Gary Bennett at Enghouse Interactive explains that for years, the success of contact centre agents has been measured on KPIs such as how many calls they take in a shift or how quickly they deal with queries on a call.
Historically, many contact centres have prioritised reducing average call handle times. In the past, the average handle time (AHT) metric was often associated with cutting costs and improving operational efficiencies.
However, it has become increasingly clear today that KPIs like AHT, for example, are not representative of the customer experience (CX) being delivered. Instead, they are merely measuring the operational efficiency of the business itself.
These kinds of KPIs belong to a different era. They rose in popularity as an approach when ‘bricks and mortar’ contact centres dominated the market.
And they became widely used at a time when the preferred interaction method for customers with an issue to resolve, was to phone the company during working hours from a fixed landline. Equally they prize operational efficiency over the end experience that the customer receives.
In an age where the key determinant of business success is the quality of service that is delivered to the customer that is not a viable option.
Yet many businesses do still adhere to them: which is likely to be hindering the level of service provided because it is causing agents to focus on the wrong metrics, which has little or nothing to do with delivering the optimum customer experience.
Moving to a New Model
While there is some adherence to the old AHT paradigm, in recent years we are seeing new signs of evolution in the way in which contact centre success is measured and defined.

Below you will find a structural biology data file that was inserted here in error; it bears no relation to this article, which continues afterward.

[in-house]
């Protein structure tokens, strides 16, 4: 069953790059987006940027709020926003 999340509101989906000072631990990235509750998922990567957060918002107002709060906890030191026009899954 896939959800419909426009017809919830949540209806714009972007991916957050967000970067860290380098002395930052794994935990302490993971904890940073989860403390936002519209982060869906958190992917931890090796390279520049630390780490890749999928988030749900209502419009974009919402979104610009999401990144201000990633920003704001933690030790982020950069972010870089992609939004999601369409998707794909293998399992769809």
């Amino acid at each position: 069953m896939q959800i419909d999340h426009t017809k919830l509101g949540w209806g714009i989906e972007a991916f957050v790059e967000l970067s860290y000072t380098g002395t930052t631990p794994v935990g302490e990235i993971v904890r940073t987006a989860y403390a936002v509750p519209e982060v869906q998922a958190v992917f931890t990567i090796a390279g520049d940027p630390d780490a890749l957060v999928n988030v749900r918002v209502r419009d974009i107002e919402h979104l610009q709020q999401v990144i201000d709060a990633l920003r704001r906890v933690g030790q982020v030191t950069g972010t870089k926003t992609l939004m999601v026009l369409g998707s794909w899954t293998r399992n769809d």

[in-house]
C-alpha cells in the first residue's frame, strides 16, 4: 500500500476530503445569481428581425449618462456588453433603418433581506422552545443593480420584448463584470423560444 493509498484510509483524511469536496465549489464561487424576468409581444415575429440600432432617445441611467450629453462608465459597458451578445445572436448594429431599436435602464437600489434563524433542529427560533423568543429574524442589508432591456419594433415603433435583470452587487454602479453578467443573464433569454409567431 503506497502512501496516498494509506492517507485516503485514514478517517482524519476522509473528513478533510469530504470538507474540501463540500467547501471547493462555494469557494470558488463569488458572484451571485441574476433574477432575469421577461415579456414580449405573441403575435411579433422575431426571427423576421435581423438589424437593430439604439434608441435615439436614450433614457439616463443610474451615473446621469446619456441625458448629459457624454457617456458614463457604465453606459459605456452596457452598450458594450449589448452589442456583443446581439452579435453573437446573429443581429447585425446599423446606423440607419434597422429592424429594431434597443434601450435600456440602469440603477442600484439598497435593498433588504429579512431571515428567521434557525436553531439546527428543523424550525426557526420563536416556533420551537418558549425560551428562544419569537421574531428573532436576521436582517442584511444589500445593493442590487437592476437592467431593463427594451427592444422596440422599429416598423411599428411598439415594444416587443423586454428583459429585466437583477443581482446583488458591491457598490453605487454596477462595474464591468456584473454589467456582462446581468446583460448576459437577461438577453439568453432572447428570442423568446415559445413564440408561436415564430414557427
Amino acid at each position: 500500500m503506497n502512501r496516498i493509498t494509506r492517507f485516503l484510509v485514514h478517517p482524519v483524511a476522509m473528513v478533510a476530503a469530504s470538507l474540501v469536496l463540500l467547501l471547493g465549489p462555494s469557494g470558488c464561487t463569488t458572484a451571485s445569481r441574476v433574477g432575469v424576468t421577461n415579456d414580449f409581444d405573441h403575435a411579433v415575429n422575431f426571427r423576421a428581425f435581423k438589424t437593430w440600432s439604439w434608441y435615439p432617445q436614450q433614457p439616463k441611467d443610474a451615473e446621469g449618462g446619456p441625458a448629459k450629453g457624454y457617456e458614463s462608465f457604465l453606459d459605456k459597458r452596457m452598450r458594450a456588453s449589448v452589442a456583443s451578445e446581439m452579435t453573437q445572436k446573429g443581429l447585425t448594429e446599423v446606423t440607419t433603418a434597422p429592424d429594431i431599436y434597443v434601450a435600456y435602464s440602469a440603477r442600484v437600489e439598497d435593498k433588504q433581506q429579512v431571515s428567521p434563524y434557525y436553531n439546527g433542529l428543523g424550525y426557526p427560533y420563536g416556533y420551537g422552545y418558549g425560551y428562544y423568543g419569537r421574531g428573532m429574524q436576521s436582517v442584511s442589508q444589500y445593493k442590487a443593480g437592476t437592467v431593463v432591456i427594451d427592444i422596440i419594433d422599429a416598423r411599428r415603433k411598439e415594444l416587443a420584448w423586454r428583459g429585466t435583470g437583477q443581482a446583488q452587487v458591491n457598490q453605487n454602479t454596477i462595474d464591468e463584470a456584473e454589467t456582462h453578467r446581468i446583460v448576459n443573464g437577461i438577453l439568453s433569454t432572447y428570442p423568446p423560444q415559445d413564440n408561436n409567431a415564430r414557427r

Many businesses have moved to high level metrics like Net Promoter Score that consider questions like:
- How did we do within this interaction?
- Was this intervention helpful?
- Did the goods arrive on time?
Net Promoter Score moves beyond a simple measurement of customer satisfaction with a solution or service to evaluate customer loyalty to a specific brand or company.
Another metric which tracks the customer experience is the customer satisfaction (CSAT) score. The score is usually calculated via an automated survey that asks customers to rate a specific experience, such as product purchase or a service call.
Customers are frequently asked to rate their level of satisfaction on a scale of “very satisfied” to “not satisfied at all.” This metric helps gather up-to-date feedback since it can be calculated fast, usually within hours or less, following a customer’s use of a product or service.
Underpinning these customer-focused metrics for businesses is the concept of driving continuous improvement to the operational process through quality and performance measures like Six Sigma and Continuous Improvement.
Measuring the Success of Interactions
Another metric which is increasingly gaining traction within contact centres is first contact resolution (FCR).
This measures how effective the business has been in properly addressing the customer’s need the first time they contact, thereby eliminating the requirement for the customer to follow up with a second interaction.
FCR drives satisfaction because the customer has had their problem, not just their call, email, or social media post dealt with quickly.
Companies also benefit from reduced operating costs by cutting the numbers of customers that need to call them back, at the same time increasing cross-sell and up-sell opportunities.